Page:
Kahan Awarded 2020 Guggenheim Fellowship

April 15, 2020
BATON ROUGE – Dr. Benjamin Kahan, associate professor in the LSU Department of English and in the Women’s, Gender, & Sexuality Studies Program, was awarded a Guggenheim Fellowship for 2020 by the Board of Trustees of the John Simon Guggenheim Memorial Foundation on April 8, 2020.
Dr. Benjamin Kahan

Dr. Benjamin Kahan, associate professor in the LSU Department of English and Women's, Gender, & Sexuality Studies Program

“We congratulate Dr. Benjamin Kahan on his selection for this prestigious honor. We’re proud of his accomplishments and we’re honored to have him as part of our LSU Family,” said LSU Interim President Tom Galligan.

From a group of almost 3,000 applicants, Kahan is one of 175 scholars, artists, and writers selected in the Foundation’s ninety-sixth competition. Appointed on the basis of prior achievement and exceptional promise, he represents the humanities in the field of literary criticism.
“To hold a Guggenheim Fellowship is the stuff of dreams. So many of the queer writers and artists that I’ve written about and taught - Marianne Moore, James Baldwin, W. H. Auden are former Fellows. So many of the scholars that built the field of sexuality studies - Henry Abelove, Valerie Traub, David Halperin, Lauren Berlant - are former winners. At a time when the humanities and arts are underappreciated and underfunded, the Guggenheim stands as a cultural bulwark, fostering humanistic inquiry and artistic creativity. It is an organization that recognizes the life-affirming, sustenance-giving, enduring value of the humanities. It is a truly humbling honor to be part of this legacy and to help make it newly vital. But more than that, I hope that this award will help to solidify and underline the importance of politically activist fields like sexuality studies and other identity-knowledge fields,” said Kahan.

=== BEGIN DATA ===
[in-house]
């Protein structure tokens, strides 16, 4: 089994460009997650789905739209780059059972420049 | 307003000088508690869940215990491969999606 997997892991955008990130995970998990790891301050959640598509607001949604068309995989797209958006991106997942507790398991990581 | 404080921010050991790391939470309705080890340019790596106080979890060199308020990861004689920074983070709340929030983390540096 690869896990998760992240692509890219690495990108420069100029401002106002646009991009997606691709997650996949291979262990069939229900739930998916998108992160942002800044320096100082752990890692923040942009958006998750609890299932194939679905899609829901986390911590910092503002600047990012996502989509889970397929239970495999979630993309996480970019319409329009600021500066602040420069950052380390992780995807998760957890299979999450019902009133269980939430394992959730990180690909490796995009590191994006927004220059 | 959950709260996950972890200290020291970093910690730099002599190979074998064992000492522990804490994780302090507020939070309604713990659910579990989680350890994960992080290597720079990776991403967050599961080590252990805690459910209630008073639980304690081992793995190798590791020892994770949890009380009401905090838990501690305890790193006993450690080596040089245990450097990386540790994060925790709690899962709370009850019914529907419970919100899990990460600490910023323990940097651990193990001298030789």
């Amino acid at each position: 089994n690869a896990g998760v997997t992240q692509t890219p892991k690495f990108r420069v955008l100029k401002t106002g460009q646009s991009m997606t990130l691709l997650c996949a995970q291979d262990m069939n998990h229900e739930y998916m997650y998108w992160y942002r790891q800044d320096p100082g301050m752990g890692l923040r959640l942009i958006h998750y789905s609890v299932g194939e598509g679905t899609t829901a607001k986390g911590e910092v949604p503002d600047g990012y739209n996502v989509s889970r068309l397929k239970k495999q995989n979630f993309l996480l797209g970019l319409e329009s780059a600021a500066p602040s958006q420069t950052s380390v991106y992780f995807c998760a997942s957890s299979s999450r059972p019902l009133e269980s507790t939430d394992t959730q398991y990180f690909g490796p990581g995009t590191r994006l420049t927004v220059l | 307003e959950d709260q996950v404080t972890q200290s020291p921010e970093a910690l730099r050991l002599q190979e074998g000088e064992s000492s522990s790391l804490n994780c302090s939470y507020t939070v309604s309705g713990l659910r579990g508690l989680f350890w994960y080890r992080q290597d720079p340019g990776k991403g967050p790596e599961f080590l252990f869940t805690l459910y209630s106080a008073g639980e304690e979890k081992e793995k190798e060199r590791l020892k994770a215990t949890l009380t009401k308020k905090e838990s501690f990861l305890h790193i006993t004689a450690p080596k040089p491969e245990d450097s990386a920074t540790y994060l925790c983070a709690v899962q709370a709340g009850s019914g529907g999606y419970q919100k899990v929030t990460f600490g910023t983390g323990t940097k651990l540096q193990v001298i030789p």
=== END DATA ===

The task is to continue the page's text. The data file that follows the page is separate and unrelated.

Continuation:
As part of the competition, Kahan submitted plans for a project on his creative work that will be the focus of his Guggenheim Fellowship. His book, titled Sexual Aim and Its Misses, begins with a provocation, asking “is it possible that historians of sexuality have failed to recognize half of the system that organizes modern sexuality?” Answering affirmatively, this book offers a history and theory of “sexual aim,” arguing that aim furnishes a constitutive and almost wholly forgotten governing logic of sexuality. Sigmund Freud coins the term “sexual aim” to describe “modes of gratification” — the sexual acts in which one finds pleasure: kissing, copulation, voyeurism, exhibitionism, sadism, masochism, fetishism, etc. He understands aim as one of two elements that compose sexual desire with the other element being the “sexual object,” or the person from whom attraction emanates. While for Freud desire is composed of object (the person to whom you are attracted) and aim (what you want to do with/to them), historians of sexuality have conceptualized our sexual system almost exclusively in terms of object (organized by the poles of hetero and homosexuality). This book seeks to redress this omission, contending that while sexual object choice functions as sexuality’s dominant and public face, sexual aim plays a more private and less prominent role, but one that is essential to understanding the history of modern sexuality.
“Dr. Kahan has amply demonstrated the ‘exceptional capacity for productive scholarship’ that is the criteria for the Guggenheim Fellowship. His work has already received national and international recognition, and this award will cement his reputation as one of the nation’s leading scholars in sexuality studies,” said Dr. Joseph Kronick, chair of the LSU Department of English. “On behalf of my colleagues in the English Department, I heartily congratulate him for receiving this distinguished honor.”
Prior to joining LSU, Kahan held postdoctoral fellowships at Washington University in St. Louis, Emory University, the University of Pittsburgh, the University of Sydney, the National Humanities Center, and the Reed Foundation. He is the author of Celibacies: American Modernism and Sexual Life (Duke, 2013) and The Book of Minor Perverts: Sexology, Etiology, and the Emergences of Sexuality (Chicago, 2019). He is also the editor of Heinrich Kaan’s “Psychopathia Sexualis” (1884): A Classic Text in the History of Sexuality (Cornell, 2016), The Cambridge History of Queer American Literature (under contract with Cambridge), and a co-editor of Theory Q, a book series from Duke University Press.
“This is an outstanding accomplishment for Dr. Kahan, and it speaks to his exceptional scholarship,” said Troy Blanchard, dean of the College of Humanities & Social Sciences. “This is an extraordinary opportunity for Kahan to further his research and expand on his exemplary career.”
Kahan’s areas of research interest include the history of sexuality, American literature, and international modernism.  
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Contact Sarah Gaar Keller
LSU College of Humanities & Social Sciences
Ernie Ballard
LSU Media Relations